David beat Goliath. James "Buster" Douglas knocked out Mike Tyson. But can the hapless Jets pull off a similarly improbable upset and derail the Patriots' quest for a perfect season? The oddsmakers don't think so. New England opened as 27-point favorites, arguably the biggest point spread ever for an NFL game. But it's more than just the talent disparity that they're looking at. There's the perceived feud between head coaches Bill Belichick and Eric Mangini, and the suspicion that the Patriots' coach would love to run up the score against his prodigal protégé.
Do the Jets have enough firepower to prevent a lopsided score, or even to win? They did upset a vastly superior Steelers team four weeks ago. That victory had more to do with Pittsburgh's self-destruction than any triumph by the Jets, though, and a repeat of that perfect storm seems unlikely.
JETS (3–10) at PATRIOTS (13–0)
Sunday, 1 p.m., CBS
WHEN THE JETS HAVE THE BALL You have to be able to score points to beat the Patriots, who average an astronomical 38.6 points per game. Since Kellen Clemens took over as quarterback, the Jets haven't been able to put many points on the scoreboard. If you throw out his start against the hapless Dolphins, Clemens has led the Jets' offense to just three touchdowns in his other five starts.
The Patriots appear to be vulnerable against the run, and recent opponents have tried to pound it right up the middle. Thomas Jones is coming off a strong performance against the Browns, but he'll need to be even better for the Jets to have any chance to win on Sunday.
WHEN THE PATRIOTS HAVE THE BALL Tom Brady will come out throwing and won't stop until the final gun sounds. When a quarterback is playing this well, why would you consider any other strategy? Defenses have focused on stopping him, but Brady is still completing more than 70% of his passes. He's also thrown 45 touchdown passes, the third highest single-season total in NFL history, and just four shy of Peyton Manning's all-time record.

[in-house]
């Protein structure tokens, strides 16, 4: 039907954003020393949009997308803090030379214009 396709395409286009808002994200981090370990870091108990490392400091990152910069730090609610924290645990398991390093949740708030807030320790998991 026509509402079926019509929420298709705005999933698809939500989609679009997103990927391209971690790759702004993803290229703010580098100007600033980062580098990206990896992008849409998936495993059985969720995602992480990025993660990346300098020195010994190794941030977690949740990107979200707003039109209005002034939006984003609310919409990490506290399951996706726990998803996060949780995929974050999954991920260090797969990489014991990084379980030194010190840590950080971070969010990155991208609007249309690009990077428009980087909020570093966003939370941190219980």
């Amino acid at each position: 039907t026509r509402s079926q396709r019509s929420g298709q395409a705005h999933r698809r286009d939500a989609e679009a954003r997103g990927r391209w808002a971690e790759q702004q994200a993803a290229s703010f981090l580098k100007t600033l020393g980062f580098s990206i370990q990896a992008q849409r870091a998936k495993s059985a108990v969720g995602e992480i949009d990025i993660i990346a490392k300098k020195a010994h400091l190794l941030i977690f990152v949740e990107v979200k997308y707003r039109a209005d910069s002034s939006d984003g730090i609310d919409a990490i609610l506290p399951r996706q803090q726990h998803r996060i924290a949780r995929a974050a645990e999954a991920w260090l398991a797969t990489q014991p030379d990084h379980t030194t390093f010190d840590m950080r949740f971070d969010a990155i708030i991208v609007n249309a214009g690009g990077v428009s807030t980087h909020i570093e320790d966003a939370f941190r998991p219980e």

Much has been made of how much the revamped receiving corps has helped Brady. The additions of Randy Moss, Wes Welker, and Donte Stallworth have made a huge impact, but the biggest key may be the strong play of the Patriots' offensive line. They've done a great job protecting Brady — yielding just 16 sacks — and giving him time to throw from the pocket.
When their passing game is clicking, the Patriots don't even pretend to make an effort to run the ball. Against the Steelers last week, they attempted 46 passes and ran just 9 times. Running back Laurence Maroney is capable of posting big numbers, but he hasn't been given more than 15 carries in a game since September.
KEY TO THE GAME A Jets win would be the biggest upset in franchise history — bigger even than Namath's guaranteed victory in Super Bowl III. They'd need Clemens to play like Brady and Jones to be completely dominating. Neither seems likely.
Lahman's Pick: Patriots 49–14